British Deputy Prime Minister Nick Clegg said he would like to see convicted Lockerbie bomber Abdel Basset al-Megrahi put back in jail after the overthow of Libyan leader Muammar Gaddafi.
Many U.S. politicians and victims’ relatives are pressing for Megrahi’s extradition to the United States following his release on compassionate grounds two years ago. In all, 189 of the 270 dead in the 1988 Lockerbie bombing were American citizens.
“My personal view is that I would like to see al Megrahi behind bars, because whatever you think he was convicted in a court of law for one of the most atricious terrorist acts this country has ever seen,” Clegg told Sky TV, Reuters reports.
Megrahi was convicted in 2001 of playing a “significant part in planning and perpetrating” the bombing of Pan Am flight 103 over the Scottish border town of Lockerbie.
He was sentenced to life in prison with a minimum jail term of 27 years but he returned to Libya in August 2009 after being freed from a Scottish jail on the grounds he was suffering from terminal prostate cancer.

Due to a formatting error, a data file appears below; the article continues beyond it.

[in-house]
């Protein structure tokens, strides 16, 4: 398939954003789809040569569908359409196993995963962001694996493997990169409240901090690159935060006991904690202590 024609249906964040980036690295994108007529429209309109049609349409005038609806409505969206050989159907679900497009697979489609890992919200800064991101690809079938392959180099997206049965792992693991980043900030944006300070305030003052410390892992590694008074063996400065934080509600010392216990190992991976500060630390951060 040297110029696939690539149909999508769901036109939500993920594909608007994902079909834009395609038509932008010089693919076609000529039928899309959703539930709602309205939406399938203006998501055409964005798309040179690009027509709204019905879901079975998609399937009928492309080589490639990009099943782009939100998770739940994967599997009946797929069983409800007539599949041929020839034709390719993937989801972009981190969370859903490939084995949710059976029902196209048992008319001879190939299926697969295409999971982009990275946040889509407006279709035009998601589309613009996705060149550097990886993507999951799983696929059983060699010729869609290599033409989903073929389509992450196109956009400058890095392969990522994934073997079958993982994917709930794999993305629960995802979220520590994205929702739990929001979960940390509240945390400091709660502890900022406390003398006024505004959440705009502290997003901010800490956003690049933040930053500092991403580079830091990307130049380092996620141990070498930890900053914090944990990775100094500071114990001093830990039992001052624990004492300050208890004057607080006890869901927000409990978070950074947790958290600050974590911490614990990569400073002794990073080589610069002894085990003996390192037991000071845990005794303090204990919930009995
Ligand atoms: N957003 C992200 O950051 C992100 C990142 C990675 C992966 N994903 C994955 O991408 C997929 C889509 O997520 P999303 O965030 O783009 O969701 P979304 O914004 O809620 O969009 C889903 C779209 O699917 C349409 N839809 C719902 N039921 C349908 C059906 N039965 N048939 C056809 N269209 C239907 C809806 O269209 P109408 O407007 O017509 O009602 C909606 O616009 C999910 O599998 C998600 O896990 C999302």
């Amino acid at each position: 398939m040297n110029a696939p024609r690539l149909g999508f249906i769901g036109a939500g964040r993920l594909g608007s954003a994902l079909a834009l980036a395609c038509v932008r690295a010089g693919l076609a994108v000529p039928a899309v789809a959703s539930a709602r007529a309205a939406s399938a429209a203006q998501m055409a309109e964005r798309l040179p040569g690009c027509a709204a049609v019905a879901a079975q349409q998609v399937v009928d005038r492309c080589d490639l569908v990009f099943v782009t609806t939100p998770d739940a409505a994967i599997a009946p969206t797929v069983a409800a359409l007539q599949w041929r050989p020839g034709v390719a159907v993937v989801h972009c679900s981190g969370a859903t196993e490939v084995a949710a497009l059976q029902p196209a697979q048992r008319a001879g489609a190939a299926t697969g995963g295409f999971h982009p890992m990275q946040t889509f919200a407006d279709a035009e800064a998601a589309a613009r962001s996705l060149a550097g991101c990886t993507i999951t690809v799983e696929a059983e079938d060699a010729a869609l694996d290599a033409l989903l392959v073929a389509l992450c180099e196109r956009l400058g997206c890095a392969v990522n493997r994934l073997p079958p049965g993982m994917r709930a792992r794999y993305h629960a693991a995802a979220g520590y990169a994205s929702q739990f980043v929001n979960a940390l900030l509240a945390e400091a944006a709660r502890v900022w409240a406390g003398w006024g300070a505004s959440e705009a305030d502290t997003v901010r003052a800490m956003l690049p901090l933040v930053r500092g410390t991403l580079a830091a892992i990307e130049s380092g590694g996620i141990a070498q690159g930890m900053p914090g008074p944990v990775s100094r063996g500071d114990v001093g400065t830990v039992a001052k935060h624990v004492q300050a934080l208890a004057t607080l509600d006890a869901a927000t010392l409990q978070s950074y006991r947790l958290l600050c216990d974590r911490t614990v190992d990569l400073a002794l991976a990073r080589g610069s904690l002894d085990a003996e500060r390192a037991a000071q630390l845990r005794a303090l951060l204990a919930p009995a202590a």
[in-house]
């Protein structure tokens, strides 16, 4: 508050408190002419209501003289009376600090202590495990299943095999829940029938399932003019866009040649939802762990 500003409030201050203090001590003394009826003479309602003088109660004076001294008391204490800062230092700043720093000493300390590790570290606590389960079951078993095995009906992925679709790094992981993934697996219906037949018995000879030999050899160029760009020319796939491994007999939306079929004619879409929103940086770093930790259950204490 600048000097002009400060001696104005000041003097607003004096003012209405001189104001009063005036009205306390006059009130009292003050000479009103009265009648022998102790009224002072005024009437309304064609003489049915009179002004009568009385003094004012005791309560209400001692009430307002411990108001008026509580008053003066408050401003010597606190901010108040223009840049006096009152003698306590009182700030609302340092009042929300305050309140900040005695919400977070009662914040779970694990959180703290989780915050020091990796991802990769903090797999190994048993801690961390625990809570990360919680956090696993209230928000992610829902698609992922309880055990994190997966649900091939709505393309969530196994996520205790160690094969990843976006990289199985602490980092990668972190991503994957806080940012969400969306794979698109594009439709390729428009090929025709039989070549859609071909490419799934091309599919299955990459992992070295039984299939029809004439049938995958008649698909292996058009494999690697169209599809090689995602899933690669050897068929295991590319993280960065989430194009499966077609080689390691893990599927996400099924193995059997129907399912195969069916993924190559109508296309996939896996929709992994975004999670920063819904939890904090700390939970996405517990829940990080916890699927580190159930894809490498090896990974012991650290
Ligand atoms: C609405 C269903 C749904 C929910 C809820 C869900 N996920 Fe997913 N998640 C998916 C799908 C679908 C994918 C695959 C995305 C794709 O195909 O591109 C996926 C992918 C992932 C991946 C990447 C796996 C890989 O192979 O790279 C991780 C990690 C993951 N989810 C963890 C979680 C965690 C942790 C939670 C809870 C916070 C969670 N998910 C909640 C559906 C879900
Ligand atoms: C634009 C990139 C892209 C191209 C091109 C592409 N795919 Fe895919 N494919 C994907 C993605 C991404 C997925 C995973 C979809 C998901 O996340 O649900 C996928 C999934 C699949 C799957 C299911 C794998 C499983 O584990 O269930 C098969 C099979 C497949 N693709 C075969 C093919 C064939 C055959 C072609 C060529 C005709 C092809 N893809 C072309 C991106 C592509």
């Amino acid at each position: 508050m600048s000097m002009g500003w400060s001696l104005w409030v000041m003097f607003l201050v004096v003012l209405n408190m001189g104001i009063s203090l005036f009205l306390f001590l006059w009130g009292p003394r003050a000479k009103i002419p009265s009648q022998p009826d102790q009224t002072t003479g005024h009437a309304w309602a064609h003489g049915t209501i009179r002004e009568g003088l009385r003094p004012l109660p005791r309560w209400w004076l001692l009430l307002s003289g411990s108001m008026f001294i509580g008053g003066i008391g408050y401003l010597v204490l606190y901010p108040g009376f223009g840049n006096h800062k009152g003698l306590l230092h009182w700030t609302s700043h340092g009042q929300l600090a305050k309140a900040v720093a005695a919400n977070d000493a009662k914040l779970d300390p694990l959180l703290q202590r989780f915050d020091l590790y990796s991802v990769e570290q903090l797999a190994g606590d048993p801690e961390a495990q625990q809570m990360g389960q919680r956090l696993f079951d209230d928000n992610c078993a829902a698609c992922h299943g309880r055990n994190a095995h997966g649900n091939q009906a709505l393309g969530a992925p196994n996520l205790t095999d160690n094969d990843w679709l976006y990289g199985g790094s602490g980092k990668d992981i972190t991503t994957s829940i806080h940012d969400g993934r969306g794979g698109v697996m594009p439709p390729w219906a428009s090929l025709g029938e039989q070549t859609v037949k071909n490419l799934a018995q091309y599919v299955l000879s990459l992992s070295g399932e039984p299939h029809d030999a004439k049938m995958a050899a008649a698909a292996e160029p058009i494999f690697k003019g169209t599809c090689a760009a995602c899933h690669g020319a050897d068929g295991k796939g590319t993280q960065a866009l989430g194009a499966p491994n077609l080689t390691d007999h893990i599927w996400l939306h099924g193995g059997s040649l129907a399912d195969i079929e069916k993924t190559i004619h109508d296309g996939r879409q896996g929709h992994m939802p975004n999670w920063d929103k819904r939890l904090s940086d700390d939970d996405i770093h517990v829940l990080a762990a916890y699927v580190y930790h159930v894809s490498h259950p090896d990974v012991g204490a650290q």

Scottish authorities said at the time of his release he was only expected to live for another three months.
Megrahi recently passed the second anniversary of his release. He appeared last month at a rally in support of Gaddafi, sitting in a wheelchair at a tribal meeting in Tripoli.
The release strained traditonally strong ties between Britain and the United States, with some U.S. politicians asking whether it had been designed to help oil giant BP secure contracts in Libya.
Prime Minister David Cameron, who took office in May 2010, has called the release a mistake.
However, Scotland has responsibility for its own legal system following devolution in 1999.
“At the end of the day this is an issue for the Scottish government alone,” said Clegg.
Scottish government sources said Megrahi had abided by the licence terms of his release — submitting regular medical reports and reporting in though telephone conference calls.
Clegg said there were several long-standing issues with Libya ranging from al Megrahi to Libyan aid for Irish Republican Army (IRA) guerrillas during Northern Ireland’s 30-year troubles and the shooting dead of British policewoman Yvonne Fletcher by a gunman in Libya’s London embassy in 1984.
“These are all issues in which we would look for cooperation from a new Libyan government and the early signs are that they are very keen to work with us,” Clegg said.